Small Businesses and Work For Hire Agreements: Taking Control Of Your Business’s Intellectual Property
Small businesses hire independent contractors (otherwise known as freelancers) all the time—it’s a great way to get that extra work done on a project-by-project basis without the prolonged expense of hiring an employee. But if you’re hiring a freelancer to create something for you, which of you is the rightful owner of the final product? Where does the work for hire agreement come in?
Copyrights and Employees
In a typical employer/employee relationship, anything your employee creates as a part of his or her regular job is the property of the employer. If your IT team codes websites during their workdays, the websites are the automatic property of the small business. It’s part of their jobs: no work for hire agreement necessary.
Copyrights and Independent Contractors
Independent contractors, however, are not typical employees, and they generally work under very different circumstances. You are not their employer—so the typical automatic copyright ownership does not occur here.
Many times, this distinction hardly matters for your purposes. The person who comes to fix your plumbing, the person who builds another cubicle wall, and the person who trains your staff on using the new fax machine do not create anything copyrightable, so ownership is not a question.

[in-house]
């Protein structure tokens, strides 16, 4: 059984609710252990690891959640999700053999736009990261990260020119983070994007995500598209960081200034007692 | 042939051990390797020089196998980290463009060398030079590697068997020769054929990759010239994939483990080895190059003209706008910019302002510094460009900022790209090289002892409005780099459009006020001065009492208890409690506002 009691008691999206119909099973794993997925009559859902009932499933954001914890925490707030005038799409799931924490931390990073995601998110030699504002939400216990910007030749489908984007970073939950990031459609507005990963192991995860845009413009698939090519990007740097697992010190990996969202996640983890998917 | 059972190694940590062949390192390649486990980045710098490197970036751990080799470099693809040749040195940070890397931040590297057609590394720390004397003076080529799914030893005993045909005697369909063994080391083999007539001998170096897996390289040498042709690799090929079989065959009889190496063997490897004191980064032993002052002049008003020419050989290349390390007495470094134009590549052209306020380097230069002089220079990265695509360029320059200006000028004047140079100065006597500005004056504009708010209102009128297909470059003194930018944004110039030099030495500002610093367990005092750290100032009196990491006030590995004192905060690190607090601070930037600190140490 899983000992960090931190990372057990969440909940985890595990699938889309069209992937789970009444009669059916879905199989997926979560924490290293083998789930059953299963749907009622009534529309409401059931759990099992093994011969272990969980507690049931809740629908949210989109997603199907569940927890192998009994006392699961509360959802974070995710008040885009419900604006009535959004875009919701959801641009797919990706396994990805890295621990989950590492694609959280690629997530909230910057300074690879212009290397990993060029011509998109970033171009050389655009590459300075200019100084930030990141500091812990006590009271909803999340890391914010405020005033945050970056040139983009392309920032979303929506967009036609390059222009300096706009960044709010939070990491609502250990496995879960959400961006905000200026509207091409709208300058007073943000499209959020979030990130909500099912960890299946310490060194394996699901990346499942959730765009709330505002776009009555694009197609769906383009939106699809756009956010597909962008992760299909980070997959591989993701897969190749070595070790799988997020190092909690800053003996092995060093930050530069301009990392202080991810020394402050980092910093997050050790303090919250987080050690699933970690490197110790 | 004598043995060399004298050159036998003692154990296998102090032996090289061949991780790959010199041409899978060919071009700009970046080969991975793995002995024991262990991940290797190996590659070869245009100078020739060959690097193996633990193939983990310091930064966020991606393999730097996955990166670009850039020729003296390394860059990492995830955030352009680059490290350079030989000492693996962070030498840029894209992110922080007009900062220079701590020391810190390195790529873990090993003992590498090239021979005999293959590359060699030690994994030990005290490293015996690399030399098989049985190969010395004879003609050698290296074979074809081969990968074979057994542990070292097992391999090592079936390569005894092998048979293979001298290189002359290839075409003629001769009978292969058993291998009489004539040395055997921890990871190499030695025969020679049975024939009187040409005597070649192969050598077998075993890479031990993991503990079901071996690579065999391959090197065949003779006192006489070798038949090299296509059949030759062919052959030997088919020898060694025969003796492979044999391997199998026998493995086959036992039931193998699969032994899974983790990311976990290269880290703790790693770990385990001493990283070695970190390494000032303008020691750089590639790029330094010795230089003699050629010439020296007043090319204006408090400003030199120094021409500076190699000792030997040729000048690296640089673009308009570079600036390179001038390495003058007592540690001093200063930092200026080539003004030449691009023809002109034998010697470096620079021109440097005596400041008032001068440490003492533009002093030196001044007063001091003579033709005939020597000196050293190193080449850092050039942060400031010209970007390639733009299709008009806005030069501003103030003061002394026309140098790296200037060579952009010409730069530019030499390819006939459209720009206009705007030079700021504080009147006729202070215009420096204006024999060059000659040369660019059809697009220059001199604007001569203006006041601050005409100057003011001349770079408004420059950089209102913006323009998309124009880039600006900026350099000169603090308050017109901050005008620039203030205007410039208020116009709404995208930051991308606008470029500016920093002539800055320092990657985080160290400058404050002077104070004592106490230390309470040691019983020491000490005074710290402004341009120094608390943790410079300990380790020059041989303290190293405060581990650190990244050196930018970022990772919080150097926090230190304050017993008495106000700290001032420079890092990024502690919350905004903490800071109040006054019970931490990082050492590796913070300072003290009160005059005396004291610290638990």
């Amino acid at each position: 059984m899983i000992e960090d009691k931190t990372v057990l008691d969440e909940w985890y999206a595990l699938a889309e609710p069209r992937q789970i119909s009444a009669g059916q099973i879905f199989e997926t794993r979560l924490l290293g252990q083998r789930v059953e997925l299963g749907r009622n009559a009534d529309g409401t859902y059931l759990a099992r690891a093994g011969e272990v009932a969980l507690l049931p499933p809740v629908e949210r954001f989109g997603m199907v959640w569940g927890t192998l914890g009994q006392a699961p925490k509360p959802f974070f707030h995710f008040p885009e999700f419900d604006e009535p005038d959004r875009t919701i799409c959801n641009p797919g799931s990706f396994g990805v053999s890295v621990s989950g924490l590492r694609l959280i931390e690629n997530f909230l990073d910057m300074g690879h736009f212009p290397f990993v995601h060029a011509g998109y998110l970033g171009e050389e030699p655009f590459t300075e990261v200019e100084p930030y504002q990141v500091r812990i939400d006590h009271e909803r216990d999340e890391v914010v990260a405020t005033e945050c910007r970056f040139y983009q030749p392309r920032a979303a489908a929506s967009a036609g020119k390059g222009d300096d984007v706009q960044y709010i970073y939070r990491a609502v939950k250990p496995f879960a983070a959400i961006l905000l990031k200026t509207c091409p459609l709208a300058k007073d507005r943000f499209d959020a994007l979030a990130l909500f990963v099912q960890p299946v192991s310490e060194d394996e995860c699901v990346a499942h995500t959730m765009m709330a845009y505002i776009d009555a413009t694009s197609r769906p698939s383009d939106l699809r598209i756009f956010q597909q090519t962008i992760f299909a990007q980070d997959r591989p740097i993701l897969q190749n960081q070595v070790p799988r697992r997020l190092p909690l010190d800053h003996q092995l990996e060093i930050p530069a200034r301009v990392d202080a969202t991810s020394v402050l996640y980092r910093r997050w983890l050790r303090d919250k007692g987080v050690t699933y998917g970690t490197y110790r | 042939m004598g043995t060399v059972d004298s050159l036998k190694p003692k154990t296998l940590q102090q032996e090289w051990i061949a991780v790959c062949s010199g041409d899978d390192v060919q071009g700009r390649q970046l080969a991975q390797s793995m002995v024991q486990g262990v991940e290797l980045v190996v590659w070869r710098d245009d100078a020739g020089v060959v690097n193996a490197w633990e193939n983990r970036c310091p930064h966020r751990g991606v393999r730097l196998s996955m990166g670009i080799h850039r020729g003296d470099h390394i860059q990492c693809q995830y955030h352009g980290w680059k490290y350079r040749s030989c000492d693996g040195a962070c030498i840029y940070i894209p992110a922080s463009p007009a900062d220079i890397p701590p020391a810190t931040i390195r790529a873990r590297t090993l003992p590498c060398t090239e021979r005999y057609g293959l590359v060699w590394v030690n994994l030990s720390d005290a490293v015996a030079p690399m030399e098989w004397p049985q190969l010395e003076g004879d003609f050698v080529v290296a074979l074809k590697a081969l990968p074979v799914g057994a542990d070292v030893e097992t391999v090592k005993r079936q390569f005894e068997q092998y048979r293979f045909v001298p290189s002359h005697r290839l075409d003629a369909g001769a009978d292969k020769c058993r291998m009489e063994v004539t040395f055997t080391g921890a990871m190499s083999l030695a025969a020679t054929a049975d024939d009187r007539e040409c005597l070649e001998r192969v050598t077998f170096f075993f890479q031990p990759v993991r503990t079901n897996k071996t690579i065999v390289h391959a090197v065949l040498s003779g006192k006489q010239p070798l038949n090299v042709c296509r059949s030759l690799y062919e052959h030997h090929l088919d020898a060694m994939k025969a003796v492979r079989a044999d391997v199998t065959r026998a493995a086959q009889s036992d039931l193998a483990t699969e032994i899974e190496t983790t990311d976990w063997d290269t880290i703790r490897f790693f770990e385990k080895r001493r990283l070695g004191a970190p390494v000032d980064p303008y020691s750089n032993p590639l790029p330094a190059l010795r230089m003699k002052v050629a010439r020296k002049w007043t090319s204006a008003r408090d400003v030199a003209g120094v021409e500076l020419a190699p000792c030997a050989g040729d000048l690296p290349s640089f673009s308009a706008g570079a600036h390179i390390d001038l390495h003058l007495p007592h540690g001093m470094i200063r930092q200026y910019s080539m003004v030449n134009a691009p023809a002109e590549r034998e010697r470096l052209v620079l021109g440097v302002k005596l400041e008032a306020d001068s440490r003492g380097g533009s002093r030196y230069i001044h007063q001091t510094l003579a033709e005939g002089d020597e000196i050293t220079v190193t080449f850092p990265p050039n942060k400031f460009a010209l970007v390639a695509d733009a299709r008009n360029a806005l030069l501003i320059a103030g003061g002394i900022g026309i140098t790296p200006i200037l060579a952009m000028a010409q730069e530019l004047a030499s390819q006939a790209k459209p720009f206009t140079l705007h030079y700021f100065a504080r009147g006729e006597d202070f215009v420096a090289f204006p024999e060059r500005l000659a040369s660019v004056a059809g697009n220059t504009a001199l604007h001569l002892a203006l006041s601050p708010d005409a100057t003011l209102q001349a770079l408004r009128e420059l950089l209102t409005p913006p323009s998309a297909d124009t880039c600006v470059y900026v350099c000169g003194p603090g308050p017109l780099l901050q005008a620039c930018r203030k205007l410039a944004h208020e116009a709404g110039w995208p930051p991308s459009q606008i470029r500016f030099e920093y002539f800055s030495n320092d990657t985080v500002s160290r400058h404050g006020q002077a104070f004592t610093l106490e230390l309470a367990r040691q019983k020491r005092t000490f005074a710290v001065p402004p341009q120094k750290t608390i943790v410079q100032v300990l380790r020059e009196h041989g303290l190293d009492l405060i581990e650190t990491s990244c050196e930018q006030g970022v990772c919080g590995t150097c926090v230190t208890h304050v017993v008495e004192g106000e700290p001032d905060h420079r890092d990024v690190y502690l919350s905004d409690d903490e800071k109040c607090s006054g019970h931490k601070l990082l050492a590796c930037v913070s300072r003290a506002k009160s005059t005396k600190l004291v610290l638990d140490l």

But what about a freelance web designer or freelance copywriter? In fact, if you simply hired them on an independent contract basis for a task, the freelancer would automatically own the resulting materials.
But wait! You don’t want your business website owned by an artist you hired years ago—you want your small business to own it outright. How do you achieve this?
The Work For Hire Agreement Specifies Ownership Upfront
Many a legal battle has been fought over the true ownership of written words, photographs, and graphic design. Don’t let this happen to you.
The work for hire agreement, signed by both an officer of the small business and the independent contractor, makes it clear right from the start that the business owns the work that they commissioned.
Without a work for hire agreement, your small business could have no more rights to its own website than I do. Make sure to establish and protect your control over your own intellectual property. The work for hire agreement can help.
[Download a fully customizable work for hire agreement for your small business!]
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